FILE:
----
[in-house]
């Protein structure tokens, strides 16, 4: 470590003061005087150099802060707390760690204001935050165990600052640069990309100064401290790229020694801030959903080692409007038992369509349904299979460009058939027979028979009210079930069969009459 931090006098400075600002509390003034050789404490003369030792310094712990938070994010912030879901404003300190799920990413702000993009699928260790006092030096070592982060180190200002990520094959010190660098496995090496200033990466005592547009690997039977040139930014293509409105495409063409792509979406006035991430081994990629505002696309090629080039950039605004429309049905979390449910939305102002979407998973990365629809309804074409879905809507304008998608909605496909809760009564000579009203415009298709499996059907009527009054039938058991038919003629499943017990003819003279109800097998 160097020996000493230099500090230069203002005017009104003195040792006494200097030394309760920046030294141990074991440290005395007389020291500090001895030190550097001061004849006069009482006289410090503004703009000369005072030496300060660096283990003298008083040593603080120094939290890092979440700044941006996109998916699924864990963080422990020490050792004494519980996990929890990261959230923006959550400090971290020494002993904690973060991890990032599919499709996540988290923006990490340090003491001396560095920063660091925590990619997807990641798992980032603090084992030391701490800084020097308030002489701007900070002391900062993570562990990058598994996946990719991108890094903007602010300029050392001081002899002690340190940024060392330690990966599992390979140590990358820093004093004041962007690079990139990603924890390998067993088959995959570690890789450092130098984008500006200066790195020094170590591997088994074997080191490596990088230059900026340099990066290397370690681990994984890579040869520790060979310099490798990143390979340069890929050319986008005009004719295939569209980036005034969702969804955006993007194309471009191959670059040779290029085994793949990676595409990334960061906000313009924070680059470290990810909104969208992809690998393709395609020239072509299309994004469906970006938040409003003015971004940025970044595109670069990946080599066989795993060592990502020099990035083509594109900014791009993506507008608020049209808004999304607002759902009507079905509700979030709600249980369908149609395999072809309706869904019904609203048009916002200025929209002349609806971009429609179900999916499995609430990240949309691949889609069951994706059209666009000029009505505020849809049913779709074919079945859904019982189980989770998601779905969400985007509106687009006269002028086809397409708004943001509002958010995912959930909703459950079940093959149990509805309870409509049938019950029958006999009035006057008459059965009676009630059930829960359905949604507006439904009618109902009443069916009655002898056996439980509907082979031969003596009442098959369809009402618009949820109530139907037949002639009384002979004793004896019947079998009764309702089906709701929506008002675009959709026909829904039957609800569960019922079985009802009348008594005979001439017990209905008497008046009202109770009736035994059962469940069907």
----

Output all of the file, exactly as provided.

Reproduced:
[in-house]
């Protein structure tokens, strides 16, 4: 470590003061005087150099802060707390760690204001935050165990600052640069990309100064401290790229020694801030959903080692409007038992369509349904299979460009058939027979028979009210079930069969009459 931090006098400075600002509390003034050789404490003369030792310094712990938070994010912030879901404003300190799920990413702000993009699928260790006092030096070592982060180190200002990520094959010190660098496995090496200033990466005592547009690997039977040139930014293509409105495409063409792509979406006035991430081994990629505002696309090629080039950039605004429309049905979390449910939305102002979407998973990365629809309804074409879905809507304008998608909605496909809760009564000579009203415009298709499996059907009527009054039938058991038919003629499943017990003819003279109800097998 160097020996000493230099500090230069203002005017009104003195040792006494200097030394309760920046030294141990074991440290005395007389020291500090001895030190550097001061004849006069009482006289410090503004703009000369005072030496300060660096283990003298008083040593603080120094939290890092979440700044941006996109998916699924864990963080422990020490050792004494519980996990929890990261959230923006959550400090971290020494002993904690973060991890990032599919499709996540988290923006990490340090003491001396560095920063660091925590990619997807990641798992980032603090084992030391701490800084020097308030002489701007900070002391900062993570562990990058598994996946990719991108890094903007602010300029050392001081002899002690340190940024060392330690990966599992390979140590990358820093004093004041962007690079990139990603924890390998067993088959995959570690890789450092130098984008500006200066790195020094170590591997088994074997080191490596990088230059900026340099990066290397370690681990994984890579040869520790060979310099490798990143390979340069890929050319986008005009004719295939569209980036005034969702969804955006993007194309471009191959670059040779290029085994793949990676595409990334960061906000313009924070680059470290990810909104969208992809690998393709395609020239072509299309994004469906970006938040409003003015971004940025970044595109670069990946080599066989795993060592990502020099990035083509594109900014791009993506507008608020049209808004999304607002759902009507079905509700979030709600249980369908149609395999072809309706869904019904609203048009916002200025929209002349609806971009429609179900999916499995609430990240949309691949889609069951994706059209666009000029009505505020849809049913779709074919079945859904019982189980989770998601779905969400985007509106687009006269002028086809397409708004943001509002958010995912959930909703459950079940093959149990509805309870409509049938019950029958006999009035006057008459059965009676009630059930829960359905949604507006439904009618109902009443069916009655002898056996439980509907082979031969003596009442098959369809009402618009949820109530139907037949002639009384002979004793004896019947079998009764309702089906709701929506008002675009959709026909829904039957609800569960019922079985009802009348008594005979001439017990209905008497008046009202109770009736035994059962469940069907």